Friday, September 2, 2011

Interesting Links

In a small pilot study, 18 overweight people ate six to eight small purple potatoes twice daily for a month and found their systolic and diastolic blood pressures (the top and bottom numbers on a blood pressure reading) dropped by 3.5 and 4.3 percent, respectively.

The potatoes were microwaved, with no toppings added.  I prefer mine steamed.  I usually eat 3 to 6 potatoes daily. 

I believe that potatoes frequently correlate with increased disease risks in epidemiological studies because people usually eat them fried or topped with fat and liberally salted, and they travel with otherwise poor quality food choices.  Hence, they tend to serve as a marker for poor diet choices that promote fat gain, metabolic syndrome, and diabetes.  The potatoes themselves are not to blame, they just happen to be at the scene of the crime.

This clinical study shows that the potato itself promotes cardiovascular health without weight gain.
 Potatoes have a very high potassium to sodium ratio (about 56:1 when microwaved, no salt added) and I suspect this potassium infusion provided the blood pressure correction.  However it is possible that potatoes contain some other phytochemical that affects blood pressure as well.  Whole foods are greater than the sum of their parts. 

In Costa Rica, "People who ate at least two servings of beans for every serving of white rice tended to be at lower risk for metabolic syndrome. In those who substituted a serving of beans for a serving of white rice the risk of metabolic syndrome was reduced by 35 percent, the researchers report in American Journal of Clinical Nutrition.”

This study suggests that we are metabolically better adapted to cooked dried beans than to white rice.  Legumes have a lower glycemic load, a higher proportion of protein, and a fiber profile more like fresh vegetables and fruits (higher in soluble fiber) than cereal grains.  

I think we have reason to believe that human ancestral diets included some fresh legumes and this use provided the segue into the use of dried legumes as a part of the agricultural evolution.  I think we are better adapted to fresh than dried legumes.  Dried legumes have more resistant starch than fresh legumes, and this feeds gut flora, resulting in bloating when you exceed your personal legume limit.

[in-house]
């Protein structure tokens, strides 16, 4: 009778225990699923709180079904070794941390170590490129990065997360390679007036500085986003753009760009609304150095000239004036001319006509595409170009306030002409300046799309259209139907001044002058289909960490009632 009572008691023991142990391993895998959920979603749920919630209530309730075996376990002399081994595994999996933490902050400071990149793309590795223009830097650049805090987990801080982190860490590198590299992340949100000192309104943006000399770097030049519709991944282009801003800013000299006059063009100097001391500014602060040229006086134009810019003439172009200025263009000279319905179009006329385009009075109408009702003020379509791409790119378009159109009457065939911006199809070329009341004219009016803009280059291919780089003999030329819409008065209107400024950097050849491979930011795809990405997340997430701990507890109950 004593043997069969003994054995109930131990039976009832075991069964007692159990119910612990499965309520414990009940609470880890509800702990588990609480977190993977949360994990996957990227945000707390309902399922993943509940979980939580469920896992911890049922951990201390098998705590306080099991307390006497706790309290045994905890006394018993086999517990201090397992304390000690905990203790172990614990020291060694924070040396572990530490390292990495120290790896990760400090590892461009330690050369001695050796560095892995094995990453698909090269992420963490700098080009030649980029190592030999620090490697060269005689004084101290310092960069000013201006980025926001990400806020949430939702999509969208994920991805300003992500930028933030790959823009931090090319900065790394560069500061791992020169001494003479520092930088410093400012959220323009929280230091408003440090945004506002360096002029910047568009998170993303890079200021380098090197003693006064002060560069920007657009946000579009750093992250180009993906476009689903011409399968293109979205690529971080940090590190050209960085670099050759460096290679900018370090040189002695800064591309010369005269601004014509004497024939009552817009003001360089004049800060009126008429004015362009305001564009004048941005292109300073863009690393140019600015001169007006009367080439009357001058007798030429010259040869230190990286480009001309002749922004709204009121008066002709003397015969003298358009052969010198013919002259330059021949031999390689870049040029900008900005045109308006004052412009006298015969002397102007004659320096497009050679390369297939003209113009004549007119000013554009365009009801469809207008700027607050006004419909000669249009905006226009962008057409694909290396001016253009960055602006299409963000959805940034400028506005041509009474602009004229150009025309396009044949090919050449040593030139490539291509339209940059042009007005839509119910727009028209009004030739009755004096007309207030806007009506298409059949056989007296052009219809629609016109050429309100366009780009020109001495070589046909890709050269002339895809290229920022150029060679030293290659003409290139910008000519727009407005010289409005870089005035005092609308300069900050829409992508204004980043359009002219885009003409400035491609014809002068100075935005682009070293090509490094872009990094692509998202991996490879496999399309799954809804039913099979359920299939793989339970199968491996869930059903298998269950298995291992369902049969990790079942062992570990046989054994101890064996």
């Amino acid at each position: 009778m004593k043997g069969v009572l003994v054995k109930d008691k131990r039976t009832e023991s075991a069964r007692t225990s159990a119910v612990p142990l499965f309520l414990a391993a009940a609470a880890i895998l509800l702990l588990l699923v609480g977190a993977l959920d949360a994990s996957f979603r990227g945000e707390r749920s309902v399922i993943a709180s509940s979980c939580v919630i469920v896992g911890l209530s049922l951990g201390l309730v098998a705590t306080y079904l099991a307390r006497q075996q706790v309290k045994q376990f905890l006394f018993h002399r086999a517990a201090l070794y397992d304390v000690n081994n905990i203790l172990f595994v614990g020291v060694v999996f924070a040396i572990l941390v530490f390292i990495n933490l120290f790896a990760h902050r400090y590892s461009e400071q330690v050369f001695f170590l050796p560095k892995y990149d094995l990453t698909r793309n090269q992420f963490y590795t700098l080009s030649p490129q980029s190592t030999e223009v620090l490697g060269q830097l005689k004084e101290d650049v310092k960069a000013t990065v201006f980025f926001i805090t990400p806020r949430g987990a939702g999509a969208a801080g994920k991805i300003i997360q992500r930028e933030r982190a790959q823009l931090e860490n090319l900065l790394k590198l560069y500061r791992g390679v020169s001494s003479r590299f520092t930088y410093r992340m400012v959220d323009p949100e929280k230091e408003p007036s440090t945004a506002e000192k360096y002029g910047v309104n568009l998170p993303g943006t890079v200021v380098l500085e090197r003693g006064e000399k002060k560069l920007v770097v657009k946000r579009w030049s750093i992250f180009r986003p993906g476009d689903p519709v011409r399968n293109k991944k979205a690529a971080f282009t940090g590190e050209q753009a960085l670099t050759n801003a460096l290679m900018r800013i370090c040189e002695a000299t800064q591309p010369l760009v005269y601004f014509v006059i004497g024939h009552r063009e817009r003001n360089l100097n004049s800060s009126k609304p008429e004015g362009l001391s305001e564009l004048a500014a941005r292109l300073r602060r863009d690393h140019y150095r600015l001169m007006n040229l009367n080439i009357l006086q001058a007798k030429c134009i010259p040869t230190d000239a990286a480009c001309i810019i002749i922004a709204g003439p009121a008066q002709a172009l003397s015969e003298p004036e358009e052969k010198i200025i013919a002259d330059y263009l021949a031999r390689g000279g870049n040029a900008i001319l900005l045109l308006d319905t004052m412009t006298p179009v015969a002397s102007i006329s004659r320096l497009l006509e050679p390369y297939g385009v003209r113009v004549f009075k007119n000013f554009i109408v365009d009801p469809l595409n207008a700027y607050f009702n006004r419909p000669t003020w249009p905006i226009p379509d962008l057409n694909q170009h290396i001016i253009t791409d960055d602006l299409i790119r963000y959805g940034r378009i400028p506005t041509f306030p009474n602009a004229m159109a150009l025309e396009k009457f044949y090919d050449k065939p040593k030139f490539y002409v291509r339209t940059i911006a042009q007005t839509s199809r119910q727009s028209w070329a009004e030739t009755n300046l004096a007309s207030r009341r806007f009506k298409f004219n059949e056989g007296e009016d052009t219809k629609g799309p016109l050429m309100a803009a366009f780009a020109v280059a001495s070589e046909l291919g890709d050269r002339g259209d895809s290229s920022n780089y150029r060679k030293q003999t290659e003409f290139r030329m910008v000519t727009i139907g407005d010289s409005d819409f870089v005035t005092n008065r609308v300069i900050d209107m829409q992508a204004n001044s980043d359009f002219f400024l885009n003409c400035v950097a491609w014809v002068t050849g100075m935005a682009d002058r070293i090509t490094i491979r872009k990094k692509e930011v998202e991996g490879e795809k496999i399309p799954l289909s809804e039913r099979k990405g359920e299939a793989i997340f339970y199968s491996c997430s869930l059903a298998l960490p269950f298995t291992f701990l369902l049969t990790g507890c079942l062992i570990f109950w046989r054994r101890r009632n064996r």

Soaking and sprouting start converting the dried legume back into a fresh vegetable.  Among the dried legumes, the smaller varieties (lentils, adukis, mungs) and those in the pea family (peas, chickpeas) have lower proportions of the resistant starch.  

People who trained vigorously for 45 minutes at a level of effort that increased body temperature, raised heart rate, and induced sweating burned an average of 190 extra calories in the 14 hours following the training session.   They also burned about 590 total calories in the exercise session itself. This contrasts with low intensity exercise, which does not increase caloric expenditure in the hours following exercise sessions.  

As this article points out, if you need mental refreshment, a coffee break will probably backfire, but a growing body of research shows that making contact with live plants and animals, even if vicarious (photos of forests) is more effective than other diversions.   A little time enjoying the sights and sounds of nature also has proven successful at relieving depression and anxiety and boosting cognitive performance.

This makes sense from an ancestral perspective.  For millenia the human body-mind adapted to life surrounded by plants and animals in wild settings.  Our nervous systems are adapted to the stimuli provided by living environments.  Now in civilization we spend most of our time in less lively built environments.  Our nervous systems apparently go awry in such spaces.